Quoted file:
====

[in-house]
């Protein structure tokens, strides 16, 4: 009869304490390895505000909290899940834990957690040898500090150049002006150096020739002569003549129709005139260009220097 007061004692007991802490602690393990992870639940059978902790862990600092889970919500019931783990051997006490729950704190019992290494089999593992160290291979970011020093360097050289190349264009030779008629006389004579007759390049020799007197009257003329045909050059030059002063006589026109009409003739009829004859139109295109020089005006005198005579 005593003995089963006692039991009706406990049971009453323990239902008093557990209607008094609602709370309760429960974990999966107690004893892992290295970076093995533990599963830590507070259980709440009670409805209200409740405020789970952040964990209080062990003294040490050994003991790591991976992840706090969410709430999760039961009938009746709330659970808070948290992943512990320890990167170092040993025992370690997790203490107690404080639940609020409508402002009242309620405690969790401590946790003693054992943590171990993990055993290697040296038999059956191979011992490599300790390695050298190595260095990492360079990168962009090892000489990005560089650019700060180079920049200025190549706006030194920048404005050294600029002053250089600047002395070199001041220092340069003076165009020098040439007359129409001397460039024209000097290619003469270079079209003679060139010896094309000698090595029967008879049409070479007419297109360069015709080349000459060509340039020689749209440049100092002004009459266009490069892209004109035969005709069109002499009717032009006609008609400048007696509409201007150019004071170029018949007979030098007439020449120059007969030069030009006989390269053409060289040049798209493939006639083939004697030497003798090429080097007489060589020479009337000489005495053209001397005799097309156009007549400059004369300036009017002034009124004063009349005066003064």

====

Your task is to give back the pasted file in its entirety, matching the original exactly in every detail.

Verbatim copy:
[in-house]
């Protein structure tokens, strides 16, 4: 009869304490390895505000909290899940834990957690040898500090150049002006150096020739002569003549129709005139260009220097 007061004692007991802490602690393990992870639940059978902790862990600092889970919500019931783990051997006490729950704190019992290494089999593992160290291979970011020093360097050289190349264009030779008629006389004579007759390049020799007197009257003329045909050059030059002063006589026109009409003739009829004859139109295109020089005006005198005579 005593003995089963006692039991009706406990049971009453323990239902008093557990209607008094609602709370309760429960974990999966107690004893892992290295970076093995533990599963830590507070259980709440009670409805209200409740405020789970952040964990209080062990003294040490050994003991790591991976992840706090969410709430999760039961009938009746709330659970808070948290992943512990320890990167170092040993025992370690997790203490107690404080639940609020409508402002009242309620405690969790401590946790003693054992943590171990993990055993290697040296038999059956191979011992490599300790390695050298190595260095990492360079990168962009090892000489990005560089650019700060180079920049200025190549706006030194920048404005050294600029002053250089600047002395070199001041220092340069003076165009020098040439007359129409001397460039024209000097290619003469270079079209003679060139010896094309000698090595029967008879049409070479007419297109360069015709080349000459060509340039020689749209440049100092002004009459266009490069892209004109035969005709069109002499009717032009006609008609400048007696509409201007150019004071170029018949007979030098007439020449120059007969030069030009006989390269053409060289040049798209493939006639083939004697030497003798090429080097007489060589020479009337000489005495053209001397005799097309156009007549400059004369300036009017002034009124004063009349005066003064």